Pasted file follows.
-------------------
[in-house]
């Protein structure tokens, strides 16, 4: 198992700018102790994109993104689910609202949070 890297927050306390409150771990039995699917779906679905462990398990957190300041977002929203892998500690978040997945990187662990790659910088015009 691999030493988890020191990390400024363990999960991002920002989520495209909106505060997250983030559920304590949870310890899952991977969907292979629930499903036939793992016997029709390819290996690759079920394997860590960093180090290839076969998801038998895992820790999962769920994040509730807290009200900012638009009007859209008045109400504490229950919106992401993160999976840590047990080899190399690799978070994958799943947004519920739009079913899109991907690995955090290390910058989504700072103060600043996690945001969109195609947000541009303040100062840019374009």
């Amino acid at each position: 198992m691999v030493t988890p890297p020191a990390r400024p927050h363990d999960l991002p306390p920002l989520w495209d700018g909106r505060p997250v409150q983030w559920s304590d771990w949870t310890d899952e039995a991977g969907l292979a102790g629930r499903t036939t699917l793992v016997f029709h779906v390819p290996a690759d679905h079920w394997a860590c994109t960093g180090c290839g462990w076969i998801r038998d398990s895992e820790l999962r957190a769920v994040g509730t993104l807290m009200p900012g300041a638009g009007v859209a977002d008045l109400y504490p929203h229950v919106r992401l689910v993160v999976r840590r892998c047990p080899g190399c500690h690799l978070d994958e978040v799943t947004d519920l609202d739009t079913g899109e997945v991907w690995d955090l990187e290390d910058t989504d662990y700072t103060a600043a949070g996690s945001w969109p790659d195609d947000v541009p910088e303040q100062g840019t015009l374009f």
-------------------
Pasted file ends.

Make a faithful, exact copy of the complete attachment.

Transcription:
[in-house]
């Protein structure tokens, strides 16, 4: 198992700018102790994109993104689910609202949070 890297927050306390409150771990039995699917779906679905462990398990957190300041977002929203892998500690978040997945990187662990790659910088015009 691999030493988890020191990390400024363990999960991002920002989520495209909106505060997250983030559920304590949870310890899952991977969907292979629930499903036939793992016997029709390819290996690759079920394997860590960093180090290839076969998801038998895992820790999962769920994040509730807290009200900012638009009007859209008045109400504490229950919106992401993160999976840590047990080899190399690799978070994958799943947004519920739009079913899109991907690995955090290390910058989504700072103060600043996690945001969109195609947000541009303040100062840019374009």
């Amino acid at each position: 198992m691999v030493t988890p890297p020191a990390r400024p927050h363990d999960l991002p306390p920002l989520w495209d700018g909106r505060p997250v409150q983030w559920s304590d771990w949870t310890d899952e039995a991977g969907l292979a102790g629930r499903t036939t699917l793992v016997f029709h779906v390819p290996a690759d679905h079920w394997a860590c994109t960093g180090c290839g462990w076969i998801r038998d398990s895992e820790l999962r957190a769920v994040g509730t993104l807290m009200p900012g300041a638009g009007v859209a977002d008045l109400y504490p929203h229950v919106r992401l689910v993160v999976r840590r892998c047990p080899g190399c500690h690799l978070d994958e978040v799943t947004d519920l609202d739009t079913g899109e997945v991907w690995d955090l990187e290390d910058t989504d662990y700072t103060a600043a949070g996690s945001w969109p790659d195609d947000v541009p910088e303040q100062g840019t015009l374009f």